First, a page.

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Mapping QTL for Bacterial Brown Spot Resistance under Natural Infection in Field and Seedling Stem Inoculation in Growth Chamber in Common Bean


This article in CS

  1. Vol. 43 No. 1, p. 350-357
    Received: Dec 13, 2001

    * Corresponding author(s): jung@plantpath.wisc.edu
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  1. G. Jung *a,
  2. H. M. Ariyarathneb,
  3. D. P. Coynec and
  4. J. Nienhuisd
  1. a Department of Plant Pathology, University of Wisconsin-Madison, WI 53706
    b Regional Agriculture Research and Development Center, Diyatalawa Road, Bandarawela, Sri Lanka
    c Department of Horticulture, University of Nebraska-Lincoln, NE 68583
    d Department of Horticulture, University of Wisconsin-Madison, WI 53706


Bacterial brown spot (BBS), caused by Pseudomonas syringae pv. syringae van Hall (Pss), is an important bacterial disease of common bean (Phaseolus vulgaris L.). The objective of this study was to identify random amplified polymorphic DNA (RAPD) molecular markers linked to quantitative trait loci (QTLs) for BBS resistance. Resistance was assessed by three methods: (i) stem inoculations of plants grown in a greenhouse evaluated by a 1-to-5 rating scale for stem symptoms, (ii) percentage of BBS infected leaves per plot in noninoculated field trials, and (iii) Pss population sizes, on noninoculated field grown plants determined by a leaflet freezing assay (LFA). F8:9 recombinant inbred lines derived from the Mesoamerican cross of Belneb RR-1 (susceptible to BBS) × A 55 (resistant to BBS) were grown in replicated experiments in two years (1996, 1998) in Wisconsin. In addition, two separate experiments were performed in the greenhouse in a randomized complete block design with two replicates for seedling stem inoculation with Pss strain Bs191. One genomic region on linkage group (LG) 2, from a previously published genetic linkage map, was significantly associated with QTLs for BBS resistance measured by three assays over two years. Phenotypic reactions were significantly correlated with the measurement of freezing temperatures as determined by LFA under a favorable environment for the growth of epiphytic bacterial populations. Marker assisted selection for resistance to BBS using molecular markers found during this study may improve selection efficiency for resistance because of the low heritability of the reaction to BBS, and the independent QTLs for resistance to different bacterial diseases. Furthermore, disease screening solely dependent upon natural field inoculations is not reliable because of genotype × environment interactions. The leaflet freezing assay method could be utilized to screen progenies or breeding germplasms, even when no distinct phenotypic disease symptoms are present on the plants.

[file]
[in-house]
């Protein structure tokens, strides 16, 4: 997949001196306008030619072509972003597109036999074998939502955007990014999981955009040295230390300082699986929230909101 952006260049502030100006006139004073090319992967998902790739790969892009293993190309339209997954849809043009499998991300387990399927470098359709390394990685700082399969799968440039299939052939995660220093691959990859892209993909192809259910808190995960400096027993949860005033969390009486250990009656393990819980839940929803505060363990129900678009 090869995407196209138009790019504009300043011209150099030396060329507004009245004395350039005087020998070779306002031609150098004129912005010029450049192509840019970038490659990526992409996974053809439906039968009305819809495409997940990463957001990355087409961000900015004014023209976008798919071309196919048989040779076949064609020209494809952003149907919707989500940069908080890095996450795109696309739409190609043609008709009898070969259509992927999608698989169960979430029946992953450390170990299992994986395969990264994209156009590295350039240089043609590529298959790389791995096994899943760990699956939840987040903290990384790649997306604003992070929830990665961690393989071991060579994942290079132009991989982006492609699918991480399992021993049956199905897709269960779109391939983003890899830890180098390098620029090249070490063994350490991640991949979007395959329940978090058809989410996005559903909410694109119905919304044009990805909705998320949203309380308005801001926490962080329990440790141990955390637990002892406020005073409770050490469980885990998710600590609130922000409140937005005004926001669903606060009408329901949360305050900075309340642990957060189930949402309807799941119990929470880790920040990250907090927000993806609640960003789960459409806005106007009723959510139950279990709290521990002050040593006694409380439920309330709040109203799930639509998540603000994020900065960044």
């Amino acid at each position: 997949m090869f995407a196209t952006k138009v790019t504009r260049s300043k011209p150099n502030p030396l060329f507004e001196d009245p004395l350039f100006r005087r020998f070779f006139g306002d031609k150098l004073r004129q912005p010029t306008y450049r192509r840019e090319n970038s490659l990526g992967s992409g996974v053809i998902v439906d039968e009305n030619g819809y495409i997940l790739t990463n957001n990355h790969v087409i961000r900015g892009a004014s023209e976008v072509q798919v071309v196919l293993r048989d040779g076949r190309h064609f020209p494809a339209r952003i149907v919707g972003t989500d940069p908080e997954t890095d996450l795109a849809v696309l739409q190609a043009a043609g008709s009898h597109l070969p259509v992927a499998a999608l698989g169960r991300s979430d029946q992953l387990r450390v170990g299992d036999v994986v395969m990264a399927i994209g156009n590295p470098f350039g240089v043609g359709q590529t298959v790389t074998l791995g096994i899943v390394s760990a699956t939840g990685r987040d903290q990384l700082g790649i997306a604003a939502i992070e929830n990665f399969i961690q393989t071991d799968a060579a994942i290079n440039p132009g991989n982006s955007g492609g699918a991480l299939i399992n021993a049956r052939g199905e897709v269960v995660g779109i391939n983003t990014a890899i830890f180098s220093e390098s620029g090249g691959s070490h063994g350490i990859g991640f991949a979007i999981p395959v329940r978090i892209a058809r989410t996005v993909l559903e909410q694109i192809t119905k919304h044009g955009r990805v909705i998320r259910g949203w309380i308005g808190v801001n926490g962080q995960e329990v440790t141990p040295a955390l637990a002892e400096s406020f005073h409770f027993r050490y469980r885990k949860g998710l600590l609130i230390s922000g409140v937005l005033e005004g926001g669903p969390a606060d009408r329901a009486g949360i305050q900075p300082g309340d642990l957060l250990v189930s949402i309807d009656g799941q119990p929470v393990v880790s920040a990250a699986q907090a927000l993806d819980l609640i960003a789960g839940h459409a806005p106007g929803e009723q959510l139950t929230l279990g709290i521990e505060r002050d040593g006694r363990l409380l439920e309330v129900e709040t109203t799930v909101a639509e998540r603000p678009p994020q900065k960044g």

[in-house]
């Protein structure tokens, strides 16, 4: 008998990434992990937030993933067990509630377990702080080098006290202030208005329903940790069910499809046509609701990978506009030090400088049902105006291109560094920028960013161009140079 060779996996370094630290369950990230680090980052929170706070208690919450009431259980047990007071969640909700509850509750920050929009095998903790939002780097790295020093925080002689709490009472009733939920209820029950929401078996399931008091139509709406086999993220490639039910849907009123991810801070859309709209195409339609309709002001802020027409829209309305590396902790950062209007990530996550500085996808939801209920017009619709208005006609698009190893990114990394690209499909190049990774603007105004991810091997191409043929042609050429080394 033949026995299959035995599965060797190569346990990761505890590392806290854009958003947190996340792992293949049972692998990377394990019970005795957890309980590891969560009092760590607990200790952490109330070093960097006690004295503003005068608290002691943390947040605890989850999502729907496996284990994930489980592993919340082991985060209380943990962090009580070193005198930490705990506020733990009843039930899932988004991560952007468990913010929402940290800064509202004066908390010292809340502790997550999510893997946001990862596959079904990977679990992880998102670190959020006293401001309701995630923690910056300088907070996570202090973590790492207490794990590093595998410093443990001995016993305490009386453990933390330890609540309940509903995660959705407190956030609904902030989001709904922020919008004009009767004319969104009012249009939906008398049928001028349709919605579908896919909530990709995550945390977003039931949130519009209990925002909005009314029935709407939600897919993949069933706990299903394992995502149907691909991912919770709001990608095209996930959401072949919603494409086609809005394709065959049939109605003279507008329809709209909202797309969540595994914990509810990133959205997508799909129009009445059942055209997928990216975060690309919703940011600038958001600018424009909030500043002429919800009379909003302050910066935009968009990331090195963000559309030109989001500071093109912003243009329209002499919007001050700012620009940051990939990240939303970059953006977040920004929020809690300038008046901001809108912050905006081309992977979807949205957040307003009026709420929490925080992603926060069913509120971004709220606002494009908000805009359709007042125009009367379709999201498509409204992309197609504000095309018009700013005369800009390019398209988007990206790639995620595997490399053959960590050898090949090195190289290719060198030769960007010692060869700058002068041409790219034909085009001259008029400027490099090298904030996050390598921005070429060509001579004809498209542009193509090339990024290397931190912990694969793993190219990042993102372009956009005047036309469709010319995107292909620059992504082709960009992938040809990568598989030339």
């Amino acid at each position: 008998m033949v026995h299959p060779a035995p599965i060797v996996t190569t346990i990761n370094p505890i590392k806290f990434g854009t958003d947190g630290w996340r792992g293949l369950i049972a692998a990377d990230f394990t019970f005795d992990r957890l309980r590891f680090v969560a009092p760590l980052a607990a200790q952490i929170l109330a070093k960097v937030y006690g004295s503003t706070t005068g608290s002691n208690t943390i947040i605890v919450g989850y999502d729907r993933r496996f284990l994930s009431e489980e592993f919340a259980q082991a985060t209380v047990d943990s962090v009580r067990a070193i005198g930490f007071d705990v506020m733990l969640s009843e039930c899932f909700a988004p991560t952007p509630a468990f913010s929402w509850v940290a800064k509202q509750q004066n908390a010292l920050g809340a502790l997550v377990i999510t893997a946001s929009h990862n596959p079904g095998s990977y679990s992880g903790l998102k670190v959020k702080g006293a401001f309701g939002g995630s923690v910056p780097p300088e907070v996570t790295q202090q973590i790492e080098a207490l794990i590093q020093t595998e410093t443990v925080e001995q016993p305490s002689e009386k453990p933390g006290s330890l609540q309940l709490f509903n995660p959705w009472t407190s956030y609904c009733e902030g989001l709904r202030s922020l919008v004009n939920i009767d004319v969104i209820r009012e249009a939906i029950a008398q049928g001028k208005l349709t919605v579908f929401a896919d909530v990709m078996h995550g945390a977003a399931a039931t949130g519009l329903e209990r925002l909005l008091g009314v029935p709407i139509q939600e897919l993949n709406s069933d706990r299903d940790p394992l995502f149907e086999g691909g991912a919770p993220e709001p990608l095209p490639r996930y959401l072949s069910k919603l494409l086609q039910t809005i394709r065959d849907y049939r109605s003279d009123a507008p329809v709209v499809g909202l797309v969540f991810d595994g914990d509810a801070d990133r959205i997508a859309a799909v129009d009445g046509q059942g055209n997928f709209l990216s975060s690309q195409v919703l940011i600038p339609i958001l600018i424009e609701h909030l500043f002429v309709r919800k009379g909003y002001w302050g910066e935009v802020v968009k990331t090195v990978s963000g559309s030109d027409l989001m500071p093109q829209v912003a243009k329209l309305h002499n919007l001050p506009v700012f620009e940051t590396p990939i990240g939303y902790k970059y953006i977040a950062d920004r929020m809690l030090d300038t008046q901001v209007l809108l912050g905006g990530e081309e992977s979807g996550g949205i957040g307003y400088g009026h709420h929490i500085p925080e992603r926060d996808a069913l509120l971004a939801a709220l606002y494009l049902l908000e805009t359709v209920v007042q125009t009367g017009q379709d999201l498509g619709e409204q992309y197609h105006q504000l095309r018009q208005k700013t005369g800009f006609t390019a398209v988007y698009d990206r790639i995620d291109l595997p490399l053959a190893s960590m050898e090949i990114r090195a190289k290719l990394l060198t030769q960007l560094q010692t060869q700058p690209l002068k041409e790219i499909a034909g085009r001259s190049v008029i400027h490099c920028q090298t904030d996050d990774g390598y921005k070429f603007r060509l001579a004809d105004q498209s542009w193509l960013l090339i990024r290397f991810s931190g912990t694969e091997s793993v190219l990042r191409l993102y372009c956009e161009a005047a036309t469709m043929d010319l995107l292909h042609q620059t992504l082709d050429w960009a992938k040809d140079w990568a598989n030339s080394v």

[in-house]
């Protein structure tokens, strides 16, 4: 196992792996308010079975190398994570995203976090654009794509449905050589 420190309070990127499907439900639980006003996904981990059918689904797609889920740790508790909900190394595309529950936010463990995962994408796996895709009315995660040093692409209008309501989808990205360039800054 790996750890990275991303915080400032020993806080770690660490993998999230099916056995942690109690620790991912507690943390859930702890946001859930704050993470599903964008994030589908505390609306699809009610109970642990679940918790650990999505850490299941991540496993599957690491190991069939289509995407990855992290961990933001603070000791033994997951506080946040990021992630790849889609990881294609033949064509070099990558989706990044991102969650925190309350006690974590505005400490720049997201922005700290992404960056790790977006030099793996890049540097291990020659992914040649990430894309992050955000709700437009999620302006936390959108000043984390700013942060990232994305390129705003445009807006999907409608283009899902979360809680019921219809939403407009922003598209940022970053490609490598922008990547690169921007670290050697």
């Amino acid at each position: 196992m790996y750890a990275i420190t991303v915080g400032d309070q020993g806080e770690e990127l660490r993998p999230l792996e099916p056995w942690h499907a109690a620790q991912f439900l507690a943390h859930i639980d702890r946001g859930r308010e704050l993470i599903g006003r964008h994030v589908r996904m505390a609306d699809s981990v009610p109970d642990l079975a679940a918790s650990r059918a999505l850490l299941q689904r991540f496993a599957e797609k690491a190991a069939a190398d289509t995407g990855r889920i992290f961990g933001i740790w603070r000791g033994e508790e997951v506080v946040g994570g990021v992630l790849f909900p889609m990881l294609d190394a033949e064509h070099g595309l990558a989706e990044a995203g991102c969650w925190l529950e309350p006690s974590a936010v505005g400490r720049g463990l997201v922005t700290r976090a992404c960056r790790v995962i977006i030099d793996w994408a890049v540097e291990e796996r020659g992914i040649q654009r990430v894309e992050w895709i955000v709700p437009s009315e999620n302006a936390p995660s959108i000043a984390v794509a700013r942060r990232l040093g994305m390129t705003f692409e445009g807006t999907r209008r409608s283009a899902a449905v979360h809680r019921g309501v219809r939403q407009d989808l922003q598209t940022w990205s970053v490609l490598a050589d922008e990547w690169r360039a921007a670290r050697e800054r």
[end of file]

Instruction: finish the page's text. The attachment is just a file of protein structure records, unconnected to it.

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Copyright © 2003. Crop Science Society of AmericaPublished in Crop Sci.43:350–357.